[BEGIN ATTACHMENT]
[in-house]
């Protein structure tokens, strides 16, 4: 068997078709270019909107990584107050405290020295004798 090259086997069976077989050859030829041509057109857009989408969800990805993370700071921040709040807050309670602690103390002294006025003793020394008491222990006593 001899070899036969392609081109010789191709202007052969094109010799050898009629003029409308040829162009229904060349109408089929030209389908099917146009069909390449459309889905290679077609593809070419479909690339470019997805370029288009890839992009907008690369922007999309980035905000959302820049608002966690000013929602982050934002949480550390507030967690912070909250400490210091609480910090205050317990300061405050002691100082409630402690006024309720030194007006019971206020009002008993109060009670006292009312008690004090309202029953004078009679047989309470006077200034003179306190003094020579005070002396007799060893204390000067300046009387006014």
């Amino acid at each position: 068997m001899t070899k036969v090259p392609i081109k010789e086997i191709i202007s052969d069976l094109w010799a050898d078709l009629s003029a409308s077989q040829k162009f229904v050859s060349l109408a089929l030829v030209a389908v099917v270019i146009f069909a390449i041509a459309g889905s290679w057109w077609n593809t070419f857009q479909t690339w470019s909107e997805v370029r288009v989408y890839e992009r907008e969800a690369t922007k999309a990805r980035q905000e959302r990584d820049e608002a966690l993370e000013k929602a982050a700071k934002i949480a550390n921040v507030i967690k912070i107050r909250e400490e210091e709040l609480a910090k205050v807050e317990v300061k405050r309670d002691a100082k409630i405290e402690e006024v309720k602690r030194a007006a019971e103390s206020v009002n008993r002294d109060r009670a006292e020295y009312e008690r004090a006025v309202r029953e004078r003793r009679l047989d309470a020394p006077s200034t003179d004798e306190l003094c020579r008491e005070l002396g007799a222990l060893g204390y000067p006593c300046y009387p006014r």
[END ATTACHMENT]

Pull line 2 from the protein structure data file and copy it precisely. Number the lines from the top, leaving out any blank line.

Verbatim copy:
């Protein structure tokens, strides 16, 4: 068997078709270019909107990584107050405290020295004798 090259086997069976077989050859030829041509057109857009989408969800990805993370700071921040709040807050309670602690103390002294006025003793020394008491222990006593 001899070899036969392609081109010789191709202007052969094109010799050898009629003029409308040829162009229904060349109408089929030209389908099917146009069909390449459309889905290679077609593809070419479909690339470019997805370029288009890839992009907008690369922007999309980035905000959302820049608002966690000013929602982050934002949480550390507030967690912070909250400490210091609480910090205050317990300061405050002691100082409630402690006024309720030194007006019971206020009002008993109060009670006292009312008690004090309202029953004078009679047989309470006077200034003179306190003094020579005070002396007799060893204390000067300046009387006014």